A DWI conviction in Texas is typically a misdemeanor offense. Misdemeanor offenses often carry far more lenient punishments than felony offenses.
That said, if certain aggravating factors exist, the state may elevate a DWI to a felony. If an individual receives DWI charges and wants to know what kind of punishments he or she faces, he or she should familiarize him or herself with the aggravating factors for driving while intoxicated. Per Texas law, there are three common factors that typically result in felony DWI charges.
Minor passengers in the vehicle
Per the Texas Department of Transportation, one factor that often results in felony DWI charges is the presence of a minor passenger in the vehicle at the time of the DWI stop. A minor passenger is any passenger who is 15 years old or younger. If convicted, an offender may have to pay as much as $10,000 in fines and serve between 180 days and two years in jail.
A third offense
A third DWI conviction within 10 years’ time in Texas is a third-degree felony offense. A third-degree felony is punishable by $10,000 in fines and between two and 10 years in prison. However, the state does allow for some leniency if it has been five years since one’s last DWI conviction. In this case, the state may charge an offender with a misdemeanor.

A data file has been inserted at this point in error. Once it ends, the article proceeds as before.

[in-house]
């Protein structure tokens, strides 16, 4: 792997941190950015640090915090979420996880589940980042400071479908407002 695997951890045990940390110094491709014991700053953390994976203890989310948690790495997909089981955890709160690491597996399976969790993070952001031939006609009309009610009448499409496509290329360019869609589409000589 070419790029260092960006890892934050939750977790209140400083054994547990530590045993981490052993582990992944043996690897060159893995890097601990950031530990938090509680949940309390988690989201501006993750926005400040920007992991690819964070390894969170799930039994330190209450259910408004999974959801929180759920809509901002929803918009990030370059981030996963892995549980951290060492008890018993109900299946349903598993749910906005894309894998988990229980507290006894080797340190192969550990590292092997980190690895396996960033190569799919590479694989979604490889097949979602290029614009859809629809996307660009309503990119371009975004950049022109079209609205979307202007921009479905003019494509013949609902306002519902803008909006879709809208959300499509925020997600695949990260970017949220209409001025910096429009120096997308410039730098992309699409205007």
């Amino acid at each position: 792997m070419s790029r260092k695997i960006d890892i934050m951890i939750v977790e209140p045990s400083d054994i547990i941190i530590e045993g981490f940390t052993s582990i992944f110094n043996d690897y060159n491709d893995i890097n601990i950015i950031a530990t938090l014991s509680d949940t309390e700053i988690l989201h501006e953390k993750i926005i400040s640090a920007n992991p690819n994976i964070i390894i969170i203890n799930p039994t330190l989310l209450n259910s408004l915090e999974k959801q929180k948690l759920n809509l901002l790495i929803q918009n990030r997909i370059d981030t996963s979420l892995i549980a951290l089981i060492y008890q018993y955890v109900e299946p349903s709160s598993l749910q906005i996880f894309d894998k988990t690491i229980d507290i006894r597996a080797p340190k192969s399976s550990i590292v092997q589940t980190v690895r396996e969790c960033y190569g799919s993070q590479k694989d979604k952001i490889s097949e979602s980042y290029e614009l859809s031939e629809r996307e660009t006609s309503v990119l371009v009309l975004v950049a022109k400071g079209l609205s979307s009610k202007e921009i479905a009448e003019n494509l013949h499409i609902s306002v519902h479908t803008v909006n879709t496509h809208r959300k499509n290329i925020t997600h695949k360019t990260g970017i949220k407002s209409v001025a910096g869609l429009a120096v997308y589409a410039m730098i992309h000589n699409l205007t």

Injury or death
Per the Texas Penal Code Sec. 49.01., a person who causes an accident that results in the injury or death of one or more individuals while driving under the influence may face felony charges. Depending on the severity of the victim’s injuries, the offender may face “intoxication assault” charges, which is a felony of the third degree. If his or her actions caused the death of another person, the state may charge him or her with “intoxication manslaughter,” which is a felony of the second degree. The latter crime carries between two and 20 years in prison and as much as $10,000 in charges.
An aggravated DWI in Texas is a serious offense. When individuals face felony DWI charges, it is important that they seek help defending their freedom.